“And even today / I stop every scottie / to claim you back” Final Lines of To Tinkie from The Flame by Leonard Cohen

To Tinkie is a passage from The Notebooks section of The Flame by Leonard Cohen (background information at The Flame – Leonard Cohen’s Final Book). Tinkie was the Scottish Terrier Leonard called “the closest being to me during my childhood.”

The following excerpt is from Leonard Cohen’s 2001 interview with Stina Lundberg, The above photo of Tinkie, Esther Cohen (Leonard’s sister), & Leonard Cohen was contributed by Maarten Massa.

SL: Did you have a dog when you were little?

LC: Yes, I had a Scottie, Scottish terrier. His name was, my mother named him, Tovarich, “comrad”. We called him Tinkie.  And yes, a very – I guess the closest being to me during my childhood. The dog would sleep under my bed and follow me to school, and wait for me. So that was a great sense of companionship.

SL: Because you sometimes write about the dog.

LC: Well I have his picture on my dresser in Los Angeles. We loved that dog. My sister gave me his picture framed as a present.

SL: And what happened when he died?

LC: He died when he was about 13 years old, which is quite old for a dog. And he just asked to go out one night – you know how a dog will just go and stand beside the door? – so we opened the door, it was a winter night, and he walked out, and we never saw him again. And it was very distressing. I put ads in the newspaper, and people would say, “Yes, we have found a Scottie,” and you’d drive 50 miles and it wouldn’t be your Scottie. And we only found him in the springtime when the snow melted, and the smell came from under the neighbour’s porch. He’d just gone outside, and gone under the neighbour’s porch to die. It was some kind of charity to his owners.

Forget Your Perfect Offering: Kristen Wiig & James Corden Perform Hallelujah/Holly How Ya/Hello Julia – The Late Late Show 2017

On Dec. 6, 2017, Kristen Wiig joined James Corden to perform a malaprop-laden version of “Hallelujah” on The Late Late Show with James Corden.

Thanks to Duke of Derm, aka Russ Hall, who alerted me to this video.

“I’ve had people tell me that my records have made their lives not worth living.” Leonard Cohen

“We knew you could do it, Lenny”

A few weeks ago Cohen received in the mail a newspaper clipping from a South African newspaper, a story about a surgeon named Leonard Cohen who specializes in restoring severed limbs. Scrawled across the sheet was an inscription: “We knew you could do it, Lenny.”

Cohen told me about it in a bar several nights before, and we are laughing about it again. “You know,” I say, “you bring it on yourself, Leonard.”

“Yeah,” he says with a smile. “Yeah, I guess I do.”

Cohen relishes and takes with good humour the bleak proportions of his artistic persona – “I’ve had people tell me that my records have made their lives not worth living.”

From Conversations from a Room by Tom Chaffin. Canadian Forum: August/September 1983. Photo by Armando Fusco. Originally posted June 11, 2013 at DrHGuy.com, a predecessor of Cohencentric

Photos & Autograph Of Sharon Robinson – 2012 Ghent Leonard Cohen-Fest

It turns out that Dominique BOILE not only met and photographed the Webb Sisters during his time in Ghent but also ran into Sharon Robinson, thus hitting the trifecta of Leonard Cohen backup singers.

Dominique captured Sharon’s autograph on her Everybody Knows album and these nifty photos of the woman Leonard Cohen introduces as “The Incomparable Sharon Robinson” and Dominique calls “The Beautiful Sharon.”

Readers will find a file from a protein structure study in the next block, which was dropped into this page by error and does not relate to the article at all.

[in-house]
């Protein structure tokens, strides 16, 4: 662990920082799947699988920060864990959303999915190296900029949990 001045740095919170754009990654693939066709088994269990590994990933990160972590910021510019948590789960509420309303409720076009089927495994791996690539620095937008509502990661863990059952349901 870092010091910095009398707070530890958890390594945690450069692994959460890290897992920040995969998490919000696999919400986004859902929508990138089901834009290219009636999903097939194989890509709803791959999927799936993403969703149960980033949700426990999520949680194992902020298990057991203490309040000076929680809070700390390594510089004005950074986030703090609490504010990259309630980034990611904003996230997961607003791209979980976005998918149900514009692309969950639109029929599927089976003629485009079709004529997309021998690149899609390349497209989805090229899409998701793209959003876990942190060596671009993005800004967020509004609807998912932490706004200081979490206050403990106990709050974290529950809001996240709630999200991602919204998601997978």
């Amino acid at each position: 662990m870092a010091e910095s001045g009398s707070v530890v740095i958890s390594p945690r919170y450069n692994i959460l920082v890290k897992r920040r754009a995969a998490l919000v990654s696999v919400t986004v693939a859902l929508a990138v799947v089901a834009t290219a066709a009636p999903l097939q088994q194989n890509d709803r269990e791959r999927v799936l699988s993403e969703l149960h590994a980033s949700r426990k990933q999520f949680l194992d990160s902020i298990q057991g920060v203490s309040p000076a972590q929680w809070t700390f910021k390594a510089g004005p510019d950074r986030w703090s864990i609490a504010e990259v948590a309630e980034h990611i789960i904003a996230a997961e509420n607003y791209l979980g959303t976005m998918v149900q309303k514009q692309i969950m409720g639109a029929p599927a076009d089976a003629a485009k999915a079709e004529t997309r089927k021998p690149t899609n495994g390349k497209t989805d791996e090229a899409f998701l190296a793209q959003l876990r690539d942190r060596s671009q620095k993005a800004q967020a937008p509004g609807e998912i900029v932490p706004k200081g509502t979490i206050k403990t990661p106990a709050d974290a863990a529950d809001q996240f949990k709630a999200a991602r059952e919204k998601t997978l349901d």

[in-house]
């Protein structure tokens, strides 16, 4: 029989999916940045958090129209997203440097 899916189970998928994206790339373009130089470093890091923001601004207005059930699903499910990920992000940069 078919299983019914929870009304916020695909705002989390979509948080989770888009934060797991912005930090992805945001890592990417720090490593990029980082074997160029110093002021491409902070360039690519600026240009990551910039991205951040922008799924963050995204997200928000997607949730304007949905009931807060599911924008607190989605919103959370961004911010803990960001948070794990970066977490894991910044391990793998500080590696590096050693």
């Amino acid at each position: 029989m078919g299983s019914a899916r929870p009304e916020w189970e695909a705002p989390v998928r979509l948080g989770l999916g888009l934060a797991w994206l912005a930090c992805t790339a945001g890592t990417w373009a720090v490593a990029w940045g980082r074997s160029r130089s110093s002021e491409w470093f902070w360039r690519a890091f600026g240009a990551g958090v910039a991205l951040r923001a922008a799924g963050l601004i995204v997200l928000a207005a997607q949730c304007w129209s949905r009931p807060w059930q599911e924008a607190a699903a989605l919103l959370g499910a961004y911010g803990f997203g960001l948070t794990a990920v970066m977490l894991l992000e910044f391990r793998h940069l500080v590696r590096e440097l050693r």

As a bonus, the final image in the series displays the interesting design of the All Access pass Sharon is wearing.

Originally posted August 17, 2012 at DrHGuy.com, a predecessor of Cohencentric

Leonard Cohen Evoked In Children’s Book: How To Be A Lion By Ed Vere

Ed Vere, an award winning and New York Times bestselling writer & illustrator of picture books, has authored a children’s book called How To Be a Lion. So, what does that have to do with Leonard Cohen? Well, the plot features a lion named Leonard, who writes poems and whose best friend is a duck named Marianne. This brings Leonard in for some criticism from other lions:

We heard you’re gentle. We heard you make up poems. But not chomping a duck? You’ve gone too far!

The story about the importance of being true to yourself, mindfulness, and standing by your friends and the charming illustrations have garnered a batch of laudatory reviews for the book.

How to be a Lion by Ed Vere is published by Puffin. Suggested age range: 3-5.

“The genius of Phil [Spector] is to completely exhaust everyone and call on some special reserve that no one expects to locate and to manifest it.” Leonard Cohen

Embed from Getty Images

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The genius of Phil is to completely exhaust everyone and call on some special reserve that no one expects to locate and to manifest it. That is how he get the incredible energy. He frustrates the musicians for hours, refusing to let them play more than one or two bars, and then he lets them play.quotedown2

Leonard Cohen

 

From Leonard Cohen: My album will be classic in 10 years by Mary Campbell. AP: Feb 1978.

“My songs are like documentaries… Some accuse me of being too poetic, but that’s how my imagination works, how I see things. I don’t try to write beautiful phrases.” Leonard Cohen

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My songs are like documentaries or reports. Some accuse me of being too poetic, but that’s how my imagination works, how I see things. I don’t try to write beautiful phrases.quotedown2

Leonard Cohen

 

Leonard Cohen Words And Silences by Constantino Romero (1974). Republished in Rockdelux 356 (December 2016). Via Google Translate. Photo by Pete Purnell